Cato (spelled "Kato" in A Shot in the Dark) is Clouseau's house boy, and an expert in martial arts. It is unclear whether he believes Clouseau to be a great detective or whether he merely humors him. It is a running joke that he is instructed to unexpectedly attack Clouseau, to keep Clouseau's combat skills and vigilance sharp. Unfortunately, Cato takes these instructions far too seriously, repeatedly ambushing Clouseau in his own house, with hilarious results. If they are interrupted during such an attack (as by a telephone call), Cato ceases to project the image of assailant and becomes a well-disciplined valet.
In later films, Cato helps Clouseau on some cases, including one in Hong Kong. Here, Cato wears glasses to be inconspicuous, but ends up running into various objects because of his now-impaired vision.
In Revenge, Cato, believing his master to be dead, ran a covert brothel in Clouseau's apartment. The password used to get into the brothel was " Inspector Clouseau" which caused a humorous scene when the true Inspector Clouseau showed up. Cato opened another brothel in Curse of the Pink Panther, and converted Clouseau's apartment into a museum featuring all the disguises the inspector had worn over the years.
Cato was played by Burt Kwouk. The role of Cato was offered to Jackie Chan during the relaunch's development. Ultimately, however, the character was scrapped completely, for fear that the Chinese stereotype was too politically incorrect for modern audiences. Cato was replaced by a new character, Gendarme Gilbert Ponton, played by Jean Reno, assigned by Chief Inspector Dreyfus to watch over Clouseau. In a reversal of the setup with Cato, Clouseau often attacks Ponton unexpectedly; Ponton always wins their fights, as opposed to Cato. The fights featuring Cato were always more destructive and longer than those featuring Ponton.
François, Dreyfus' assistant, generally observes his boss's interactions with Clouseau (and subsequent emotional breakdowns) with placid bemusement. André Maranne, a French actor, played François in six Panther films, and in Son of the Pink Panther, he was replaced by Dermot Crowley (as Maranne had died in 1992). He later becomes Clouseau's assistant. In A Shot in the Dark, Trail of the Pink Panther and Curse of the Pink Panther he is referred to as Sergeant François Duval whereas in the three sequels of the 1970s, he is Sergeant François Chevalier. In the 2006 reboot, Philip Goodwin plays a similar character named Renard. Goodwin returned as Renard in the 2009 sequel.
Sir Charles Lytton/The Phantom
"The Phantom" is a jewel thief; Clouseau's archenemy (after Dreyfus) in several of the films; and known to the public as Sir Charles Lytton. He leaves a "calling card" at the scene of every crime: a white glove with a stylized letter "P". He serves as the primary villain of the first film and Clouseau's main target, but at the end, Lytton, with help from Clouseau's wife and a corrupt princess, frames Clouseau for his past robberies and has him temporarily sent to prison, igniting Clouseau's thirst for revenge in the third Sellers/Edwards film, in which the Pink Panther is stolen from a museum in Lugash and Lytton is the main suspect. In the first film he was played by David Niven, and in Return by Christopher Plummer. In later films, an aging and frail Niven made cameo appearances in the role with his voice dubbed by impressionist Rich Little. In these later films, Lytton is supposed to have been married to Clouseau's ex-wife all along (that is, after the events of the first Pink Panther), even though in Return his wife had clearly been a different character, unacquainted with Clouseau prior to that film's events. In The Pink Panther 2, the diamond is stolen by a similar master thief, the Tornado, played by Johnny Hallyday.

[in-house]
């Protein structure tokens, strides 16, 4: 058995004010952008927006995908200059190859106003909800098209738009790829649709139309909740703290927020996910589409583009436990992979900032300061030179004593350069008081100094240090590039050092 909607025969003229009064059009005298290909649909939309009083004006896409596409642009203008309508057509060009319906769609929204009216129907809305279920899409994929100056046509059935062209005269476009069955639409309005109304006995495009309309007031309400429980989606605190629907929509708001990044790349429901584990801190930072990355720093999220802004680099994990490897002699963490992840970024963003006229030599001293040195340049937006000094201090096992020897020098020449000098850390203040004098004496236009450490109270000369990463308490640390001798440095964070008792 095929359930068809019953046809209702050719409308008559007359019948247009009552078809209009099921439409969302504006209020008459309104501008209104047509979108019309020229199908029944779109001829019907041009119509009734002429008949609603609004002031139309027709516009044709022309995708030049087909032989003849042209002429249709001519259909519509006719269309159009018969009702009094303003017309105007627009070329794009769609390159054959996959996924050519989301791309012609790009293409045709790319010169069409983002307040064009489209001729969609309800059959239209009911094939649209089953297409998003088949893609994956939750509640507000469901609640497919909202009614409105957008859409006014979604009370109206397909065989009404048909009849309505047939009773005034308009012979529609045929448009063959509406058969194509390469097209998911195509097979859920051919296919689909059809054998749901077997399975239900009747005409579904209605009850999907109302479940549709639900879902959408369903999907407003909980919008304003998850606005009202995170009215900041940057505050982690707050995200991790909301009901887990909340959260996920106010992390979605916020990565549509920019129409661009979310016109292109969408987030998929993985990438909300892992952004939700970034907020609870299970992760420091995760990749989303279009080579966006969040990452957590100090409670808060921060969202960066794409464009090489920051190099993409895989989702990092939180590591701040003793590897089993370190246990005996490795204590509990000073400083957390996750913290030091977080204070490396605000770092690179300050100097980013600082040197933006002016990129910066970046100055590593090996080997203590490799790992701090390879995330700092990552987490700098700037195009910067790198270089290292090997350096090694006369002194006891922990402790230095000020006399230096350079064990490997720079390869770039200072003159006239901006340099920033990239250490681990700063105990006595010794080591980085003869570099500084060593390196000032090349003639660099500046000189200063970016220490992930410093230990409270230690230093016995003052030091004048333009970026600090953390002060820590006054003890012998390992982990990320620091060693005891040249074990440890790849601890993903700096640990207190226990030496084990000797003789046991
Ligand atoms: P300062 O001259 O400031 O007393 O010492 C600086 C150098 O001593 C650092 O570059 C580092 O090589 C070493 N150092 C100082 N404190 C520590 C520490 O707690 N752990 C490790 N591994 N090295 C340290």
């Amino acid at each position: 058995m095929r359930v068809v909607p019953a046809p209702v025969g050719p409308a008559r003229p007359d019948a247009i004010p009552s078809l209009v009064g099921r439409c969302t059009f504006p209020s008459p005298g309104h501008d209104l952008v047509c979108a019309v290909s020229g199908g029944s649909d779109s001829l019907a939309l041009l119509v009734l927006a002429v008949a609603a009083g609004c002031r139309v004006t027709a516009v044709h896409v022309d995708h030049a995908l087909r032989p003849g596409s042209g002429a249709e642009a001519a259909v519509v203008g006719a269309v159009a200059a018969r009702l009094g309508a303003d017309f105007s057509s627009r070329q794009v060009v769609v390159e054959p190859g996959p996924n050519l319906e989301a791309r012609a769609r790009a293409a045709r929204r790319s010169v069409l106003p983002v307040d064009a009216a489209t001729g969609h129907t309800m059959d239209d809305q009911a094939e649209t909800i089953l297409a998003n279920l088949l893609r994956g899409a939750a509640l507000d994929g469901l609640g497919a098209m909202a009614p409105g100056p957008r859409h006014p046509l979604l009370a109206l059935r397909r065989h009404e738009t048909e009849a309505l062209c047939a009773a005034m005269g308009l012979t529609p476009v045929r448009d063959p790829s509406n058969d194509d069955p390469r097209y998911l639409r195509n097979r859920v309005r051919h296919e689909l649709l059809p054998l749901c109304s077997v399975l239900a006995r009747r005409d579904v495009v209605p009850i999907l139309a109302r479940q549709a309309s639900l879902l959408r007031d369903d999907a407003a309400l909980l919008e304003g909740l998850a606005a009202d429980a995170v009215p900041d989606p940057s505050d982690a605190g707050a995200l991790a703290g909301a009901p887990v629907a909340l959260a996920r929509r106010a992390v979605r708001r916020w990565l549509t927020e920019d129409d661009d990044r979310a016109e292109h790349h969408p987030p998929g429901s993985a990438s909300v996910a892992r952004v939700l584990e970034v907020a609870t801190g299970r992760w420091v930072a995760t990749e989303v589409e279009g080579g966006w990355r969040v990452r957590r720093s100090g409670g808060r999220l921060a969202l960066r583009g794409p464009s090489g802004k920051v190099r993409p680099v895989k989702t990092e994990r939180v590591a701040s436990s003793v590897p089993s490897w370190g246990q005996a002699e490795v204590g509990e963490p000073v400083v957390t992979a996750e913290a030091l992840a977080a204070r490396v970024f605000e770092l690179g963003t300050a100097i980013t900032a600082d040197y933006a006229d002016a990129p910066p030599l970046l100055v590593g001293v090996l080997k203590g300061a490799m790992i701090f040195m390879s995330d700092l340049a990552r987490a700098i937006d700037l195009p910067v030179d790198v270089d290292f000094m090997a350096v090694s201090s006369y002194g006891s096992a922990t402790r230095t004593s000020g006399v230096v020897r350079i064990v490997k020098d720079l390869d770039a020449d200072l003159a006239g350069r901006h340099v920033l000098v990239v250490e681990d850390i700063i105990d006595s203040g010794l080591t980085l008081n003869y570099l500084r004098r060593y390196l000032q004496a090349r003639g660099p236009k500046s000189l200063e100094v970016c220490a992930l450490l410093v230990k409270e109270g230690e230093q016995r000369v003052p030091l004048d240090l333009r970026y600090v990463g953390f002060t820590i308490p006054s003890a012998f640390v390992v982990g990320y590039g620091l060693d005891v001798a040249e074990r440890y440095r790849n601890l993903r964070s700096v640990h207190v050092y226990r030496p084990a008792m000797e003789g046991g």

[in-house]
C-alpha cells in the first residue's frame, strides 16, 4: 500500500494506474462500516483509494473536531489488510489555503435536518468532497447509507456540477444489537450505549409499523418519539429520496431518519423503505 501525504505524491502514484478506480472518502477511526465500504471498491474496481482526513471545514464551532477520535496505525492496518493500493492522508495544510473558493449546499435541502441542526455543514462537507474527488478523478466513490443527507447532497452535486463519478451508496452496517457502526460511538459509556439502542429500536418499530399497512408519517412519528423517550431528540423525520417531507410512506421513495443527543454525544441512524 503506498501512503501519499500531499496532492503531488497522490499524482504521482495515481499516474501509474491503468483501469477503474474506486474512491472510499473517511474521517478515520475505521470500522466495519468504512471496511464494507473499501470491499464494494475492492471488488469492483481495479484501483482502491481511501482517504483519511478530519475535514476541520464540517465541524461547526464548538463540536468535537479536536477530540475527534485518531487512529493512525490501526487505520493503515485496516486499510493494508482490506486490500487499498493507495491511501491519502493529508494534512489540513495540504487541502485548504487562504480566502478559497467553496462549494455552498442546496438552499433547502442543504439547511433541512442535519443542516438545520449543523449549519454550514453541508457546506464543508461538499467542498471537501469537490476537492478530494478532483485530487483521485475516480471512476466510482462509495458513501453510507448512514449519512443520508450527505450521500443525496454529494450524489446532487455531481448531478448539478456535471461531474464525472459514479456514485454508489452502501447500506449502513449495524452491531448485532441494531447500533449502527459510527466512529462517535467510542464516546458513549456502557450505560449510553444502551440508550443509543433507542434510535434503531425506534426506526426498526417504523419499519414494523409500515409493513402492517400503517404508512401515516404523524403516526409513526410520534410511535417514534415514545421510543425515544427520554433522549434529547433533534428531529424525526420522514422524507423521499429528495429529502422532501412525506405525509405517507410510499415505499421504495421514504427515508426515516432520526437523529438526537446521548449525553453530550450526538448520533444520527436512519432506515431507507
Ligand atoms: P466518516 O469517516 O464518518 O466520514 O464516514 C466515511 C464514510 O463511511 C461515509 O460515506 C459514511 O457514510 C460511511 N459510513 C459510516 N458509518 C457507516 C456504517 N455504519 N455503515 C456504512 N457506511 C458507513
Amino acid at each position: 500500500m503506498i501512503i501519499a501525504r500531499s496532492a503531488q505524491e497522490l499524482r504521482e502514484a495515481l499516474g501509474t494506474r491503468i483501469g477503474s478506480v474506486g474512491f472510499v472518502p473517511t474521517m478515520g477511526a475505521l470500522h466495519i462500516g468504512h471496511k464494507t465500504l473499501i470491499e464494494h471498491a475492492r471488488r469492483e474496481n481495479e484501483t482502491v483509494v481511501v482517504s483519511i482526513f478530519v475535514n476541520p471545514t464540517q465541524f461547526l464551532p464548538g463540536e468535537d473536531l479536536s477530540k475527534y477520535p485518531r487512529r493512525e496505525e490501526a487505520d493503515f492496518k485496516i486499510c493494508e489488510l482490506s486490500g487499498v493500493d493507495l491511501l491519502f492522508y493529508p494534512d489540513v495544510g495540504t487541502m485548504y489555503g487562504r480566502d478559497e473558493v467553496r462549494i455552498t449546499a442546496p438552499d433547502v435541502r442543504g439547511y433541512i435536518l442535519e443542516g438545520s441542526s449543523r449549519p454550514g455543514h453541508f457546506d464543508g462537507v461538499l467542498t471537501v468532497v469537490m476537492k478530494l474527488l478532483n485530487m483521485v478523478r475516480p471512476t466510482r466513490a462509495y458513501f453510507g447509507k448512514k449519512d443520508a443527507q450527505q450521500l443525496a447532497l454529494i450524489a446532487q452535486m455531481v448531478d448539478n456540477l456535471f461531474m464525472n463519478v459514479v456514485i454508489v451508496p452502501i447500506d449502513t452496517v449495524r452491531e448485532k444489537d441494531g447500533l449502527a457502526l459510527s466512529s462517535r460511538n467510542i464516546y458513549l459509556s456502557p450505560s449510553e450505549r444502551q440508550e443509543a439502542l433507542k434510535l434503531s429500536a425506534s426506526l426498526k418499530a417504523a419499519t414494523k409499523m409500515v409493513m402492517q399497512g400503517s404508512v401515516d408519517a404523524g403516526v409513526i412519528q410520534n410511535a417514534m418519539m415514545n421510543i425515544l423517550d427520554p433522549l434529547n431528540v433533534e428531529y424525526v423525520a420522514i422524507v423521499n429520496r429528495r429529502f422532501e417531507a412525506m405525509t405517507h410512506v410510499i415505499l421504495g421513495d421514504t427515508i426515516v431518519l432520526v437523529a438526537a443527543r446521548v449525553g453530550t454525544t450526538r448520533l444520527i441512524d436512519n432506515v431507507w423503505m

Professor Auguste Balls
Professor Auguste Balls is an eccentric shop owner who supplies Clouseau with his numerous disguises. He was portrayed by Graham Stark in Revenge of the Pink Panther and Son of the Pink Panther, while Harvey Korman played him in Trail of the Pink Panther and Curse of the Pink Panther. Korman was the first actor to portray Balls; however, his scenes in The Pink Panther Strikes Again were cut from the final film, only to be reused in Trail of the Pink Panther six years later.
Professor Balls has a wife, Martha (Liz Smith) and an assistant, Cunny (Danny Schiller).
Homages and references to the films
- In The Life and Death of Peter Sellers great homage is paid to the character of Clouseau in scenes played by Geoffrey Rush, and also the story covers Sellers' relationship with Blake Edwards, notably where Sellers describes his relationship with Edwards via Clouseau dressed as the Swedish sailor from Revenge of the Pink Panther
- In the Taiwanese series Hi My Sweetheart, the Pink Panther is an essential point in the series ambient, and appearing a lot of times in the form of plushes or several other items. Also the male protagonist takes the name of "Da lung" in reference to the Pink Panther song.